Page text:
Corvey Abbey North Rhine-Westphalia (Höxter) c. 820 c. 1150 1803 Sec.   Principality of Nassau-Orange-Fulda Benedictine monastery. RA; RF no later than 1582[7] RF
  Disentis Abbey Switzerland c. 720[8] early 8th century 1798 Hel.   Three Leagues Benedictine monastery; secularised 1798; re-established 1803. RA SC
  Echternach Abbey Luxembourg 700 751 1794 Sec.   Forêts Benedictine monastery. Mediatised by Austria sometime after 1521[9] RA
  Einsiedeln Abbey Switzerland 934 965 1648 Switz.   Canton of Schwyz Benedictine monastery. Ceased to be part of the HRE in 1648; secularised 1798; re-established 1803. RA
  Elchingen Abbey Bavaria 1128 1485 1802 Sec.   Electorate of Bavaria Benedictine monastery. RA SC
  Ellwangen Abbey Baden-Württemberg c. 764 1011 1802 Sec.   Duchy of Württemberg Benedictine monastery; Fürstpropstei ("Prince-Provostry"). Possibly founded as early as 732. RF RF
  Essen Abbey North Rhine-Westphalia c. 845 betw. 874 and 947 1803 Sec.   Kingdom of Prussia Frauenstift. RA RC
  Frauenchiemsee Abbey (aka Frauenwörth) Bavaria 782 782 1803 Sec.   Electorate of Bavaria Benedictine nunnery. RA SC
  Fraumünster Abbey Switzerland (Zürich) 853 1218 1524 Sec.   Canton of Zurich Benedictine nunnery. RA SC
  Fürstenfeld Abbey Bavaria (Fürstenfeldbruck) 1258 Uncertain 1803 Sec.   Electorate of Bavaria Cistercian monastery. RA SC
  Fulda Abbey Hesse 744 765 1802 Sec.   Principality of Nassau-Orange-Fulda Benedictine monastery. RF[10] RF
  Gandersheim Abbey Lower Saxony 852 919 (de facto 877) 1810 Sec.   Principality of Brunswick-Wolfenbüttel Frauenstift. The abbey asserted Imperial immediacy but owned no reichsunmittelbar estates, and was claimed until 1709 by Brunswick-Wolfenbüttel. RA RC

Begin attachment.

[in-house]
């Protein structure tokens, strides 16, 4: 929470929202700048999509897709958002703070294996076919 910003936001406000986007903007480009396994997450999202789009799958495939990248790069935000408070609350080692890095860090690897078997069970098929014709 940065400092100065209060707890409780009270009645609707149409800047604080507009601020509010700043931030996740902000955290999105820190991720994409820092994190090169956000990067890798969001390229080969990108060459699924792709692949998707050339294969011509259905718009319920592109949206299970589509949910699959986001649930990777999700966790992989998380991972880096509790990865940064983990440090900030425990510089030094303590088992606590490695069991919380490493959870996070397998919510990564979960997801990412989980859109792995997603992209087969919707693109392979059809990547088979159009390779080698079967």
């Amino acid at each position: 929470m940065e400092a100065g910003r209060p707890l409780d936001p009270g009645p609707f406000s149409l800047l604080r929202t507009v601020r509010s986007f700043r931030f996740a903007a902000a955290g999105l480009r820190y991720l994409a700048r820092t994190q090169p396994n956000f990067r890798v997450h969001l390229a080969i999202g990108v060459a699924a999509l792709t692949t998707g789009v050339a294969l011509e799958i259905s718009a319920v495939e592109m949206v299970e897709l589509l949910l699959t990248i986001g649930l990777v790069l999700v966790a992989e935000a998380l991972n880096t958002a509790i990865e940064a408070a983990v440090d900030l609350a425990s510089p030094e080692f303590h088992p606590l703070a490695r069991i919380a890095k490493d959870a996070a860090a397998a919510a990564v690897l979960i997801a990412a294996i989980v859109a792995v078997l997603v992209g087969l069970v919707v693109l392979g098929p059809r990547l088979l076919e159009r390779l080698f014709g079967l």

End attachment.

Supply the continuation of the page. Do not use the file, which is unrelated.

Gengenbach Abbey[11] Baden-Württemberg 727–35 9th century 1803 Sec.   Margraviate of Baden Benedictine monastery. RA SC
  Gernrode Abbey Saxony-Anhalt 959 961 1728 Med.   Principality of Anhalt-Dessau Frauenstift. De facto sovereignty lost to Anhalt in 1570. RA RC
  Göss Abbey Austria (Leoben) 1004 1020 1782 Sec.   Habsburg monarchy Benedictine nunnery. RA SC
  Gutenzell Abbey Baden-Württemberg 1237 1417 1803 Sec.   County of Toerring Cistercian nunnery. RA SC
  Heggbach Abbey Baden-Württemberg (Maselheim) 1231 1429 1803 Sec.   County of Bassenheim Beguines; Cistercian nunnery from 1248.[12] RA SC
  Helmarshausen Abbey Hesse (Bad Karlshafen) 997 997 1538 Sec.   Landgraviate of Hesse Benedictine monastery. RA SC
  Herford Abbey North Rhine-Westphalia 832 1147 1802 Sec.   County of Ravensberg Frauenstift. Lutheran from 1533. RA RC
  Herrenalb Abbey Baden-Württemberg 1147/48 1275 1497 Med.   Margraviate of Baden
  Duchy of Württemberg
Cistercian monastery. RA SC
  Hersfeld Abbey Hesse 736–42 775 1648 Sec.   Landgraviate of Hesse-Kassel Benedictine monastery. De facto mediatised to Hesse-Kassel from 1606. RA RC
  Irsee Abbey Bavaria 1186 1695 1802 Sec.   Electorate of Bavaria Benedictine monastery. RA SC
  Kaisheim Abbey (sometimes Kaisersheim Abbey) Bavaria 1135 1346 1802 Sec.   Electorate of Bavaria Cistercian monastery. Immediacy was not recognised by the Wittelsbachs, who were the Vögte; a legal agreement was reached with their successors in 1656, confirming Reichsfreiheit. RA SC and RC
  Kaufungen Abbey Hesse (Kassel) 1017 1089 1527 Med.   Hessian Knighthood Benedictine nunnery. Given to the Hessische Ritterschaft 1532; still extant as a private foundation. RA
  Kempten Abbey Bavaria 752 1062 1803 Sec.   Electorate of Bavaria Benedictine monastery; Fürststift from 1524. RA / RF RF
  Klingenmünster Abbey Rhineland-Palatinate 636? 1115 1567 Sec.   Electorate of the Palatinate Possibly founded in 636, definitely before 780. Benedictine abbey until 1490; then Herrenstift. RA / RP RC
  Königsbronn Abbey Baden-Württemberg (Heidenheim) 1303 probably 15th century 1553 Med.   Duchy of Württemberg Cistercian monastery, taken over and made Protestant by Württemberg. It remained Protestant despite failed attempts to revert to Catholicism in 1630–32 and 1635–48; it was finally secularised in 1710. RA
  Kornelimünster Abbey North Rhine-Westphalia (Aachen) 614 by mid-9th century 1802   Roer Benedictine monastery. RA[13] RC